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I think a bit more detail is needed. I have opened a new cafe in my area and people are downloading stuff that are increasing my bills, so I want to block protocols on my router and then re enable it for any PC if the PC needs it at a later date which may be days or months

My router runs Openwrt Attitude Adjustment

I was blocking http just to test it and then later add protocols using l7 filter

Hi I am a noob at Iptables and was fiddling with it to get a hold of it.

Here is the system

Router IP-192.168.1.10
PC1 IP-192.168.1.11
PC2 IP-192.168.1.12
Laptop IP-192.168.1.13
Mobile IP-192.168.1.14

I applied the below rule and it dropped all the http packets.

iptables -I FORWARD -m layer7 --l7proto http -j DROP

and then I wanted to enable http for PC1 I wrote the below rule but http does not work.

iptables -I FORWARD -mlayer7 --l7proto http -s 192.168.1.11 -j ACCEPT

It only works when I enter the rule

iptables -I FORWARD -m layer7 --l7proto http -j ACCEPT

but now it enables on all the systems.

What should I do to first block http on all the systems, followed by enabling it on lets say PC1 only.

Thanks for you help!

OUtput

Chain FORWARD (policy DROP 12 packets, 2700 bytes)
pkts bytes target     prot opt in     out     source               destination
5   200 ACCEPT     all  --  *      *       192.168.1.113        0.0.0.0/0           LAYER7 l7proto http
25  1036 DROP       all  --  *      *       0.0.0.0/0            0.0.0.0/0           LAYER7 l7proto http
  • Post the output of iptables -L, please – Jarmund Apr 10 '14 at 20:20
  • When you are having problems and not understanding then use TRACE. – Zoredache Apr 10 '14 at 20:28
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iptables -I -INPUT -p tcp ! -s [IP address here] --dport 80 -j DROP

Pay close attention to the '!' operator. It drops all traffic that isn't from the source IP address.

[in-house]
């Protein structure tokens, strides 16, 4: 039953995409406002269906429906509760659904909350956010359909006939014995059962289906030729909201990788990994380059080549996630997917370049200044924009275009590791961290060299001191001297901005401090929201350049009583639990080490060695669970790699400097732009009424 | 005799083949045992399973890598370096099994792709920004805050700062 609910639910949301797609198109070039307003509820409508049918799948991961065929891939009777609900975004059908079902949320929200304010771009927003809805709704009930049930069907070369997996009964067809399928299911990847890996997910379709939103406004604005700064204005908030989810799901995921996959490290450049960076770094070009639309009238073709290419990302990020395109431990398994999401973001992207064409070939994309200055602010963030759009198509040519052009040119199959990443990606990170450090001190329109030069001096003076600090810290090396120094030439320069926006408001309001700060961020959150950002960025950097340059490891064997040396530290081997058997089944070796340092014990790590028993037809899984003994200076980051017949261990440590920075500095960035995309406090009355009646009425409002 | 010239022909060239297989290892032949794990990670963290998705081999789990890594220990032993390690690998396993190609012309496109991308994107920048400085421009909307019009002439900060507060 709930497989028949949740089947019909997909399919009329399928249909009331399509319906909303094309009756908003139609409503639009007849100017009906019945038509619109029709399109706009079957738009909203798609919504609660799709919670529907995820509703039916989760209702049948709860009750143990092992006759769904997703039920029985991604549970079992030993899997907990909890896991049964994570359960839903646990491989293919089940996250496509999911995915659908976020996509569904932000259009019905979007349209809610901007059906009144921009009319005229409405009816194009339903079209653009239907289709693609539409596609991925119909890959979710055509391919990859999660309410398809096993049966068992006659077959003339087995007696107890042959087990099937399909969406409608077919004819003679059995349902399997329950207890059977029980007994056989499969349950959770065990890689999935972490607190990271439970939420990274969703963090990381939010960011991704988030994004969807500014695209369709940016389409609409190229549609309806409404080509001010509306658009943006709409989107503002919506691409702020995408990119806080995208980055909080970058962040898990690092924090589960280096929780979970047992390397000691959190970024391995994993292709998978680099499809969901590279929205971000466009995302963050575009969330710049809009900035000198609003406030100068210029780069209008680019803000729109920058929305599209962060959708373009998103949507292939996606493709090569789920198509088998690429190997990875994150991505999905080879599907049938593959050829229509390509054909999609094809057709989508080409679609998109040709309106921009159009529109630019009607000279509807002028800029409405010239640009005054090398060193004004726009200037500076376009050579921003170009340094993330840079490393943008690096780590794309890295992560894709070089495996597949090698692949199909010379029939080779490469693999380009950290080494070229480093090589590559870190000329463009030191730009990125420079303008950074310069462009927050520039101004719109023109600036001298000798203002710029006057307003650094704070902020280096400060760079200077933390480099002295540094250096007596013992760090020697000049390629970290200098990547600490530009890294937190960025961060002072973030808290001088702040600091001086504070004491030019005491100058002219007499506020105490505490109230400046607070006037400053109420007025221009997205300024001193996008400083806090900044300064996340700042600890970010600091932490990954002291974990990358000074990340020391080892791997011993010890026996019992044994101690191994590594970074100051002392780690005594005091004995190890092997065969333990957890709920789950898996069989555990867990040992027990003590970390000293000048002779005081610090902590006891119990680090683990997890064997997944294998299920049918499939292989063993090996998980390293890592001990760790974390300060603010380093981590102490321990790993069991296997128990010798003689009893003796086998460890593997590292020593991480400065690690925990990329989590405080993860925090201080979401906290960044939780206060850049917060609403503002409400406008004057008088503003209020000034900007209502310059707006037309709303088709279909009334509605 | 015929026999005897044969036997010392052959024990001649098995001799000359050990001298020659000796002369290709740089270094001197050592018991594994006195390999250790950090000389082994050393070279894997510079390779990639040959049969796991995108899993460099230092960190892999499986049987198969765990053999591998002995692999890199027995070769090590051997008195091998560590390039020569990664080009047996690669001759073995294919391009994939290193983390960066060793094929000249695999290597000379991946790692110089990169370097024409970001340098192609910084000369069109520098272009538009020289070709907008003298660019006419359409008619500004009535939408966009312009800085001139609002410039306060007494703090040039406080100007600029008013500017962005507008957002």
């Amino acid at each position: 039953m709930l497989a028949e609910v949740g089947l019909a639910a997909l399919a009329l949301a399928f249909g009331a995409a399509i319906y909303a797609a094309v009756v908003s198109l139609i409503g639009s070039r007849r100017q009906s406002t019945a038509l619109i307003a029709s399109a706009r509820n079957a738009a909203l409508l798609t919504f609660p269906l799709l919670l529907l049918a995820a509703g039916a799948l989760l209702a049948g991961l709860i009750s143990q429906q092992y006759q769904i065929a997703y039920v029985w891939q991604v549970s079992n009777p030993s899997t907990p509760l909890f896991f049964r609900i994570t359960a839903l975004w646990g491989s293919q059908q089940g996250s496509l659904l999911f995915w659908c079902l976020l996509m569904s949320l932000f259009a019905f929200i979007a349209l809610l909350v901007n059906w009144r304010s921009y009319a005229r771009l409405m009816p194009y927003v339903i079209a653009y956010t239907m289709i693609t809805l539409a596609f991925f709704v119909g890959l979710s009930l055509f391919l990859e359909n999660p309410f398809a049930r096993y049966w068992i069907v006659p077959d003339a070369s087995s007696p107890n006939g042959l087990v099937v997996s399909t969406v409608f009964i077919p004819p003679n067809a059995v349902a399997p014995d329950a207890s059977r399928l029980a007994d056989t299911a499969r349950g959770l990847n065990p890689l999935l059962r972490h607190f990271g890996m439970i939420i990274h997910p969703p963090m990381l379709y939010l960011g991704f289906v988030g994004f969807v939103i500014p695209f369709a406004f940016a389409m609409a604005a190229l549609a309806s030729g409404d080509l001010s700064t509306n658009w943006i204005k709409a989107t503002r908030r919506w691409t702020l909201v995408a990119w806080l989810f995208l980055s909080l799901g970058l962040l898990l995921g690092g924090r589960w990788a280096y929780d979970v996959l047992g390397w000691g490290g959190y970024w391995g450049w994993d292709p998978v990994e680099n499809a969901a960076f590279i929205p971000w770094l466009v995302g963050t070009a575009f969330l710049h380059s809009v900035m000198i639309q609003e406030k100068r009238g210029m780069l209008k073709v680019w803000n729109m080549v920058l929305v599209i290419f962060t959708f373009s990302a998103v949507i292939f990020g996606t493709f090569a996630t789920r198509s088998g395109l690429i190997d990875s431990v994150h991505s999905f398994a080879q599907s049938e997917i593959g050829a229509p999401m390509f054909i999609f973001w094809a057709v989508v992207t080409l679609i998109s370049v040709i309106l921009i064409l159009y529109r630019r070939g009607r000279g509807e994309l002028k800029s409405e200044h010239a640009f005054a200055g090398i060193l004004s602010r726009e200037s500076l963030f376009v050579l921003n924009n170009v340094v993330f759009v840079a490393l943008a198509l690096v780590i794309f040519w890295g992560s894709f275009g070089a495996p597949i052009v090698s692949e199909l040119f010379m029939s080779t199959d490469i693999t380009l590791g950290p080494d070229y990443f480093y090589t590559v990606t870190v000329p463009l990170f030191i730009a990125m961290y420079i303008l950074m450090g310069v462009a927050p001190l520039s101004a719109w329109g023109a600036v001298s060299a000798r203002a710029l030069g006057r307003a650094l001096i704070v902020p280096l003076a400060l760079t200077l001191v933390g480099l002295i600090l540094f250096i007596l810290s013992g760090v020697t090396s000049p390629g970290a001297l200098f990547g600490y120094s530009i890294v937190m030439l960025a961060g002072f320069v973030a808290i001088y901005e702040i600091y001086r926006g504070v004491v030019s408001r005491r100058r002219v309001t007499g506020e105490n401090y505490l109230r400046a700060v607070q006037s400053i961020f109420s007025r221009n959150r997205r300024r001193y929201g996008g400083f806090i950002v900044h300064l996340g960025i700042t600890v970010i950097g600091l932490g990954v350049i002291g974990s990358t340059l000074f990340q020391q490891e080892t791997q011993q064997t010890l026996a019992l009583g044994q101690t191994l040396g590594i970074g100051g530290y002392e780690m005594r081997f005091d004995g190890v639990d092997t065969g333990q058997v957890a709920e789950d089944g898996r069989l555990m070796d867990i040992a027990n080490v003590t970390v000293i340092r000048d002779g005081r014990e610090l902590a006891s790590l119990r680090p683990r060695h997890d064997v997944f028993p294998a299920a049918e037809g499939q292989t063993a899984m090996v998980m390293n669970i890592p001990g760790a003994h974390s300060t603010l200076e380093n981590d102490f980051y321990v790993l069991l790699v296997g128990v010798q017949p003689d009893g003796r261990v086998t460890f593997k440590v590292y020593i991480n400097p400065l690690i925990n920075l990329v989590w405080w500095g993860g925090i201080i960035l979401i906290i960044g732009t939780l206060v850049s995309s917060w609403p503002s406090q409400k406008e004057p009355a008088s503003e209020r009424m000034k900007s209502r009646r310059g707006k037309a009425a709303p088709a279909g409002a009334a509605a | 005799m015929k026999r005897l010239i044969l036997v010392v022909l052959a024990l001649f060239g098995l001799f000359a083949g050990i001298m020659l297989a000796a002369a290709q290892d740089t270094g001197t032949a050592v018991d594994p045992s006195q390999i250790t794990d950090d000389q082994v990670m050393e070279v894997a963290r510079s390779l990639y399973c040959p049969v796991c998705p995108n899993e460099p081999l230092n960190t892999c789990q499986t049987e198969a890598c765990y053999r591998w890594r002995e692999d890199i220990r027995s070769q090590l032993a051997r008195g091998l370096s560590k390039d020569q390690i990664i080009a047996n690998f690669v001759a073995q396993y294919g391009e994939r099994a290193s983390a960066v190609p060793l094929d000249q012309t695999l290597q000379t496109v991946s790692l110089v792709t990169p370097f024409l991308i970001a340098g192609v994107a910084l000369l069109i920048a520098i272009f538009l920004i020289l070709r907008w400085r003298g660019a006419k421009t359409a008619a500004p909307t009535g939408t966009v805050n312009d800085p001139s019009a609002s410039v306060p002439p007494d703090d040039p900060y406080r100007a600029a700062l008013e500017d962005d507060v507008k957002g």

However, in a later comment, you say:

Nathan what I am trying to achieve is first block everything http and then re-enable any device one by one per my wish

That's slightly different. In that case, you'll want to rely on ordering. You'll need to explicitly deny all HTTP, but then add a single rule above that drop rule for each host that you want to accept. Nathan's answer is more on target.

| improve this answer | |
  • I have already tried this and this does not work once you execute the statements in the order that I have written in the original post – user3406774 Apr 10 '14 at 20:34
  • Solved it, What was happening was that outgoing request from my PC were allowed after I added the ACCEPT rule but incoming responses where since they are not from 192.168.1.11 and hence they are dropped.Thanks Wesley and Nathan, without you prodding I could have never figured it out. As for my problem , I need to think again – user3406774 Apr 10 '14 at 20:53
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Do the following:

iptables -I INPUT -p tcp -s 192.168.1.11 --dport 80 -j ACCEPT iptables -I INPUT -p tcp --dport 80 -j DROP

This will allow traffic from that IP on port 80 (http), else drop it. Not sure why you're using the FORWARD chain.

| improve this answer | |
  • Nathan what I am trying to achieve is first block everything http and then re-enable any device one by one per my wish – user3406774 Apr 10 '14 at 20:31
  • 3
    @user3406774 iptables doesn't work like that: the first match always wins. – Michael Hampton Apr 10 '14 at 20:41

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